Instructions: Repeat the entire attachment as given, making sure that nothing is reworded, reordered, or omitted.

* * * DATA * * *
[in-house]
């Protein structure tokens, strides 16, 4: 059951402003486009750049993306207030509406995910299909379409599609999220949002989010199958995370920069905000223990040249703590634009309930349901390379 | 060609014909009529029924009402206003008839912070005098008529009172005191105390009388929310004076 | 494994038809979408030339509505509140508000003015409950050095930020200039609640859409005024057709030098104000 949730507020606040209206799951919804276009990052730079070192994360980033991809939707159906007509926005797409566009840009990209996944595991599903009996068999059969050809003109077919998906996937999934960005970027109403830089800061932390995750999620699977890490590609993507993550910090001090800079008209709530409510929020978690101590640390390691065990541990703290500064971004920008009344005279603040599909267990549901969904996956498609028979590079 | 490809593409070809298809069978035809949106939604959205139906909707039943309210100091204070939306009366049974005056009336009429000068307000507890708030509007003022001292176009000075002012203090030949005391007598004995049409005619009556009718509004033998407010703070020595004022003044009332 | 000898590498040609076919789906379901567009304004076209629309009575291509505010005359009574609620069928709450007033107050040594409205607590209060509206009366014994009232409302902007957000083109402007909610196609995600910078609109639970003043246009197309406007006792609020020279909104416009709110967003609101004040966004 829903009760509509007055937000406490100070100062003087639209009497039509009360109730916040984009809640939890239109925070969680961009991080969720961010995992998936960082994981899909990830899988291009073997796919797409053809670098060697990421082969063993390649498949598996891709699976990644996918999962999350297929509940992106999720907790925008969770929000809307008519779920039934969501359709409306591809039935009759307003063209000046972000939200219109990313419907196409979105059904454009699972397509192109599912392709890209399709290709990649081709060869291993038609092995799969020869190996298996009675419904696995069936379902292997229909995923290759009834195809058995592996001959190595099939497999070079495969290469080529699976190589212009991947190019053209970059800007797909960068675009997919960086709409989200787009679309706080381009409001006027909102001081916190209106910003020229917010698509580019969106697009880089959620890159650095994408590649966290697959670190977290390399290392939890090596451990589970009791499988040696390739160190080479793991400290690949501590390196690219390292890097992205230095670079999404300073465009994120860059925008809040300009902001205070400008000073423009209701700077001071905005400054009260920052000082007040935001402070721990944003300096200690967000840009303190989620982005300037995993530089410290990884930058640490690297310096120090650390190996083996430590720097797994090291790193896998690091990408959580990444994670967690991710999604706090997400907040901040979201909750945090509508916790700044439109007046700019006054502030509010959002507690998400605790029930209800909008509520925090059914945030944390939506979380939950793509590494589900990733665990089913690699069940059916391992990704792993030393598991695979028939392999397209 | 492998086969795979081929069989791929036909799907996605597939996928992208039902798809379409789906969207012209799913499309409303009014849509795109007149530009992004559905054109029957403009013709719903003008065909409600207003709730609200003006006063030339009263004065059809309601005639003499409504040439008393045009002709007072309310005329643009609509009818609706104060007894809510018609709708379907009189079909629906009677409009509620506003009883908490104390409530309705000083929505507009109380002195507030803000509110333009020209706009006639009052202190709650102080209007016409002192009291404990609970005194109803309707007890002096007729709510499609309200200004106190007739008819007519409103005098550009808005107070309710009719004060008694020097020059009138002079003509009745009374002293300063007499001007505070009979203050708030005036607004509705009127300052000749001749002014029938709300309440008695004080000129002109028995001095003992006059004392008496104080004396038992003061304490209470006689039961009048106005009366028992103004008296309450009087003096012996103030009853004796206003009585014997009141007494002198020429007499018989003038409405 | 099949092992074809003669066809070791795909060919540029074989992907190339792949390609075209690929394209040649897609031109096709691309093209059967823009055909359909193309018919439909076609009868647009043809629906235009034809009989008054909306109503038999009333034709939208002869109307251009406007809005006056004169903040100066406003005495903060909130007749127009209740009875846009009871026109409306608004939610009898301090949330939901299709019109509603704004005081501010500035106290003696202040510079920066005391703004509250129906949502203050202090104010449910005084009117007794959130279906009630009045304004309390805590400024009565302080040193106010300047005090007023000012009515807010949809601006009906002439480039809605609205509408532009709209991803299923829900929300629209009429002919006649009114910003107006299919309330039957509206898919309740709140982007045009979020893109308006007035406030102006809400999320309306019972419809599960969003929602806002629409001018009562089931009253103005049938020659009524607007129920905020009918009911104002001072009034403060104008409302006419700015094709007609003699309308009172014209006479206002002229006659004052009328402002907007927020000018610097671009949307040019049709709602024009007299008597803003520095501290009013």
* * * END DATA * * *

[in-house]
């Protein structure tokens, strides 16, 4: 059951402003486009750049993306207030509406995910299909379409599609999220949002989010199958995370920069905000223990040249703590634009309930349901390379 | 060609014909009529029924009402206003008839912070005098008529009172005191105390009388929310004076 | 494994038809979408030339509505509140508000003015409950050095930020200039609640859409005024057709030098104000 949730507020606040209206799951919804276009990052730079070192994360980033991809939707159906007509926005797409566009840009990209996944595991599903009996068999059969050809003109077919998906996937999934960005970027109403830089800061932390995750999620699977890490590609993507993550910090001090800079008209709530409510929020978690101590640390390691065990541990703290500064971004920008009344005279603040599909267990549901969904996956498609028979590079 | 490809593409070809298809069978035809949106939604959205139906909707039943309210100091204070939306009366049974005056009336009429000068307000507890708030509007003022001292176009000075002012203090030949005391007598004995049409005619009556009718509004033998407010703070020595004022003044009332 | 000898590498040609076919789906379901567009304004076209629309009575291509505010005359009574609620069928709450007033107050040594409205607590209060509206009366014994009232409302902007957000083109402007909610196609995600910078609109639970003043246009197309406007006792609020020279909104416009709110967003609101004040966004 829903009760509509007055937000406490100070100062003087639209009497039509009360109730916040984009809640939890239109925070969680961009991080969720961010995992998936960082994981899909990830899988291009073997796919797409053809670098060697990421082969063993390649498949598996891709699976990644996918999962999350297929509940992106999720907790925008969770929000809307008519779920039934969501359709409306591809039935009759307003063209000046972000939200219109990313419907196409979105059904454009699972397509192109599912392709890209399709290709990649081709060869291993038609092995799969020869190996298996009675419904696995069936379902292997229909995923290759009834195809058995592996001959190595099939497999070079495969290469080529699976190589212009991947190019053209970059800007797909960068675009997919960086709409989200787009679309706080381009409001006027909102001081916190209106910003020229917010698509580019969106697009880089959620890159650095994408590649966290697959670190977290390399290392939890090596451990589970009791499988040696390739160190080479793991400290690949501590390196690219390292890097992205230095670079999404300073465009994120860059925008809040300009902001205070400008000073423009209701700077001071905005400054009260920052000082007040935001402070721990944003300096200690967000840009303190989620982005300037995993530089410290990884930058640490690297310096120090650390190996083996430590720097797994090291790193896998690091990408959580990444994670967690991710999604706090997400907040901040979201909750945090509508916790700044439109007046700019006054502030509010959002507690998400605790029930209800909008509520925090059914945030944390939506979380939950793509590494589900990733665990089913690699069940059916391992990704792993030393598991695979028939392999397209 | 492998086969795979081929069989791929036909799907996605597939996928992208039902798809379409789906969207012209799913499309409303009014849509795109007149530009992004559905054109029957403009013709719903003008065909409600207003709730609200003006006063030339009263004065059809309601005639003499409504040439008393045009002709007072309310005329643009609509009818609706104060007894809510018609709708379907009189079909629906009677409009509620506003009883908490104390409530309705000083929505507009109380002195507030803000509110333009020209706009006639009052202190709650102080209007016409002192009291404990609970005194109803309707007890002096007729709510499609309200200004106190007739008819007519409103005098550009808005107070309710009719004060008694020097020059009138002079003509009745009374002293300063007499001007505070009979203050708030005036607004509705009127300052000749001749002014029938709300309440008695004080000129002109028995001095003992006059004392008496104080004396038992003061304490209470006689039961009048106005009366028992103004008296309450009087003096012996103030009853004796206003009585014997009141007494002198020429007499018989003038409405 | 099949092992074809003669066809070791795909060919540029074989992907190339792949390609075209690929394209040649897609031109096709691309093209059967823009055909359909193309018919439909076609009868647009043809629906235009034809009989008054909306109503038999009333034709939208002869109307251009406007809005006056004169903040100066406003005495903060909130007749127009209740009875846009009871026109409306608004939610009898301090949330939901299709019109509603704004005081501010500035106290003696202040510079920066005391703004509250129906949502203050202090104010449910005084009117007794959130279906009630009045304004309390805590400024009565302080040193106010300047005090007023000012009515807010949809601006009906002439480039809605609205509408532009709209991803299923829900929300629209009429002919006649009114910003107006299919309330039957509206898919309740709140982007045009979020893109308006007035406030102006809400999320309306019972419809599960969003929602806002629409001018009562089931009253103005049938020659009524607007129920905020009918009911104002001072009034403060104008409302006419700015094709007609003699309308009172014209006479206002002229006659004052009328402002907007927020000018610097671009949307040019049709709602024009007299008597803003520095501290009013």